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Restaurant smoking ban takes effect today


Joshua D. Trujillo
Arizona Daily Wildcat

Musician Oslo B., a former UA student, enjoys his final day of legal smoking inside a university-area restaurant. Tucson's new city ordinance banning smoking in restaurants will be enforced starting today.

By Audrey DeAnda
Arizona Daily Wildcat,
October 1, 1999

Starting today, Tucsonans will no longer be able to light up in restaurants, which has some campus-area eateries adapting to accommodate their smoking patrons.

The city-wide smoking ban in restaurants takes effect today, which means establishments earning more than 50 percent of their profits from food sales must be smoke-free.

The City Council ordinance, passed on April 12, states that a smoking section in any restaurant must be physically separated from the non-smoking section, and it must have a separate ventilation system.

The ordinance also states that if the restaurant has an outside smoking area, it must be 15 feet away from any exit or entrance to the establishment.

Tom Clark, owner of Bison Witches Bar & Deli, 326 N. Fourth Ave., said he was going to make the restaurant's outside patio a smoking section, but the patio is within 15 feet of the restaurant, so it has to be non-smoking.

But Clark said the restaurant will still allow smoking on the left section of the restaurant.

"Basically we'll put our smoke eaters on that side, it has separate ventilation and complies with the law," Clark said.

Clark said the restaurant is considered a bar after 10 p.m. and smoking will be allowed throughout the establishment from then until last call at 1 a.m.

Even though patrons will be able to smoke during those three hours, Clark said he still thinks the restaurant will lose business.

"We will be (affected) because a lot of our competition like Maloney's and O'Malley's have a bar license and they can have smoking all the time," Clark said.

Dennis Arnold, owner of Gentle Ben's Brewing Co., 865 E. University Blvd., said he was not informed by the city about the ordinance and everything he knows about the law he read in the newspaper.

"It seems odd that (the city) would legislate something and not notify establishments of it," he said.

Arnold added that he does not think the ban will affect the restaurant, because they have a large patio along with an upstairs area with a separate ventilation system where smokers will be able to congregate.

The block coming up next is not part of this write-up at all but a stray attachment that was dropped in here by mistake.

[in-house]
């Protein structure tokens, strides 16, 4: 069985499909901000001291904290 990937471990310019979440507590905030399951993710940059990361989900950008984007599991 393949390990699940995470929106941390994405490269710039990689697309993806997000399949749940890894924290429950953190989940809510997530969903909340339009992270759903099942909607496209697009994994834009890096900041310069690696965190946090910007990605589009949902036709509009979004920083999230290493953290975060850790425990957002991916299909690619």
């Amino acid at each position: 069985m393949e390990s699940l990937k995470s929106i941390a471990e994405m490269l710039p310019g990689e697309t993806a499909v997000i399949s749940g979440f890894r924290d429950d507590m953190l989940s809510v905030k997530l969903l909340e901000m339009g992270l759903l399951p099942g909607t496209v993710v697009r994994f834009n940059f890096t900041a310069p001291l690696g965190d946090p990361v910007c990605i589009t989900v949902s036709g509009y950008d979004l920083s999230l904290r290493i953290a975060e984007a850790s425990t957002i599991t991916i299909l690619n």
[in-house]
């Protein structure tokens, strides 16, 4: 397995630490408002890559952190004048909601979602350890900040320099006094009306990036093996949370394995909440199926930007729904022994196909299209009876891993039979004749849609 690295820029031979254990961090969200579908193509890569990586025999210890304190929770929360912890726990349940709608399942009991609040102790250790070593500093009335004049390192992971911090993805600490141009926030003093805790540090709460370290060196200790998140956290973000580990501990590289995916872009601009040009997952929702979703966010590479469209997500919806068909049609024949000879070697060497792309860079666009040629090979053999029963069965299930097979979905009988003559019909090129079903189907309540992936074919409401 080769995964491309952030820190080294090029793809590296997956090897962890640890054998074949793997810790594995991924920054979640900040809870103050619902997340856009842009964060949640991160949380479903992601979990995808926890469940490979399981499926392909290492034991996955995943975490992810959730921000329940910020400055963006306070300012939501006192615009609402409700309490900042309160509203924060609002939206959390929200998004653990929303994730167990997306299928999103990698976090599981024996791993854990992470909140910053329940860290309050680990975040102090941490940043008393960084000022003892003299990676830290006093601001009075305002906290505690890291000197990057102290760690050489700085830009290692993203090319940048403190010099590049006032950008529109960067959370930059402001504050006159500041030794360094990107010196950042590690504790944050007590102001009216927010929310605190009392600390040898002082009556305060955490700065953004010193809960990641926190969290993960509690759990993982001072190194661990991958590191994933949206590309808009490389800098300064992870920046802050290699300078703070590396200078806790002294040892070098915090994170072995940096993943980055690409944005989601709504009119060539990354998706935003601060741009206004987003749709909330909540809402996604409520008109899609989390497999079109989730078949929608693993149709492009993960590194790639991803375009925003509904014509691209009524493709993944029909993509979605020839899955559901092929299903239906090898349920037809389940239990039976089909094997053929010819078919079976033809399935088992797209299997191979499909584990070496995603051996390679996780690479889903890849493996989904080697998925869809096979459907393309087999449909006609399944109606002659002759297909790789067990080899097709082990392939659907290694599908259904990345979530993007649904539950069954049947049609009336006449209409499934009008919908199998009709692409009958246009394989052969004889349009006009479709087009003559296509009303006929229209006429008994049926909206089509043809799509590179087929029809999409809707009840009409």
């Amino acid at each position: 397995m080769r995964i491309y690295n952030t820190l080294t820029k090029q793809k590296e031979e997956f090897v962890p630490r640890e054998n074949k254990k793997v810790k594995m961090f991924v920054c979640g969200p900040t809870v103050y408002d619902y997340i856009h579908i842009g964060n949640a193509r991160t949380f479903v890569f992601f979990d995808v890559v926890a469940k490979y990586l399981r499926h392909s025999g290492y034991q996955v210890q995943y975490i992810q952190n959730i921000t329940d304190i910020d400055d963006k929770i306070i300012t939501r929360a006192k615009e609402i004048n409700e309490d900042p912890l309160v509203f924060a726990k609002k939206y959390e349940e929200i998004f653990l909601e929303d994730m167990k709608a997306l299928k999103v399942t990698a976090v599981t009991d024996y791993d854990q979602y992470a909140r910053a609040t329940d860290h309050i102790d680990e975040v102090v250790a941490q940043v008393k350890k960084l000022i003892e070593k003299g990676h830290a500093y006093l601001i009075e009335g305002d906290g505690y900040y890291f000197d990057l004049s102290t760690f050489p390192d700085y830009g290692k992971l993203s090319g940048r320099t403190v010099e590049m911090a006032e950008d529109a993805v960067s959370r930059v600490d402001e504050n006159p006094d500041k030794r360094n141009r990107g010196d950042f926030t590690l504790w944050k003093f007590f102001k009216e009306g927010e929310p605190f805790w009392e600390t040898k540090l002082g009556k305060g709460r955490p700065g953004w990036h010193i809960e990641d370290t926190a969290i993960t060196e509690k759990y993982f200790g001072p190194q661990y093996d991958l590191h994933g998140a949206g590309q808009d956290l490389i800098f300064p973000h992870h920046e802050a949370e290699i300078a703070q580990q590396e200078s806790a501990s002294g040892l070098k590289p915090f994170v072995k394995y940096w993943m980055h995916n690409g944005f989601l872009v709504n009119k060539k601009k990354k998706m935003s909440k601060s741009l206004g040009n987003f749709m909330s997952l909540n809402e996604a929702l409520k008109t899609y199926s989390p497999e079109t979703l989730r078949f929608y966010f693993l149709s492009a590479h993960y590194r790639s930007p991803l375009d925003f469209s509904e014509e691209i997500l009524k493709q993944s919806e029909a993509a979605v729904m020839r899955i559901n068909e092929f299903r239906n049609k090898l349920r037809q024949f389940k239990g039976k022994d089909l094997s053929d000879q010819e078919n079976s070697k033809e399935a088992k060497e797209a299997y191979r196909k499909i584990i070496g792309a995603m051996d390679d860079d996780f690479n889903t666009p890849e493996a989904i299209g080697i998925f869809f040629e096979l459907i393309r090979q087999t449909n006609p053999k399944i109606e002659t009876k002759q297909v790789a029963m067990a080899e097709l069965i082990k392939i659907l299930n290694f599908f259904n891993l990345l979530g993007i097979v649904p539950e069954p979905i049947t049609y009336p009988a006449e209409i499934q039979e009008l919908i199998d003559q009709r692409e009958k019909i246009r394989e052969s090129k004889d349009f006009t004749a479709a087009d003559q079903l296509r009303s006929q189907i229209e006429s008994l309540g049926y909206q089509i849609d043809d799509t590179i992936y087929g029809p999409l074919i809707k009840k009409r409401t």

"We can handle any law because of our size," Arnold said. "I'm more worried about these small places."

Bill Eyrich, the general manager of Geronimoz Restaurant & Bar, 800 E. University Blvd., said the establishment will still have a smoking section.

"We have a downstairs that has a separate ventilation system," Eyrich said.

Eyrich added that the rest of the restaurant will have to be smoke-free.

"Even our patio is no good, because it has to be a certain distance away and it's not," Eyrich said.

A former UA student and musician who uses the name Oslo B, said the new ban doesn't affect him.

"I don't mind going to a place that doesn't have smoking if it has good food," he said, while smoking in Bison Witches. "When I go to a restaurant, I go to eat, not to smoke."

A person violating the law can be fined a minimum of $100 on a first offense and as much as $2,500. The minimum fine increases by $100 for each offense.

A restaurant owner can be fined a minimum of $250 on a first offense and as much as $2,500, while the minimum fine increases by $250 for each successive violation.

The city of Tucson encourages citizens to report violations of the ordinance to the Tucson Police Department at 791-4444, the Tucson Fire Department at 791-4502 or Development Services at 791-5550.

Tucson Fire Department Capt. Brian Delfs said the fire department is going to be checking during building inspections to make sure a "no smoking" sign is posted in restaurants.

Delfs said people can call the department if a restaurant does not have a no-smoking sign posted, then fire officials will ask the business owner to post a sign.

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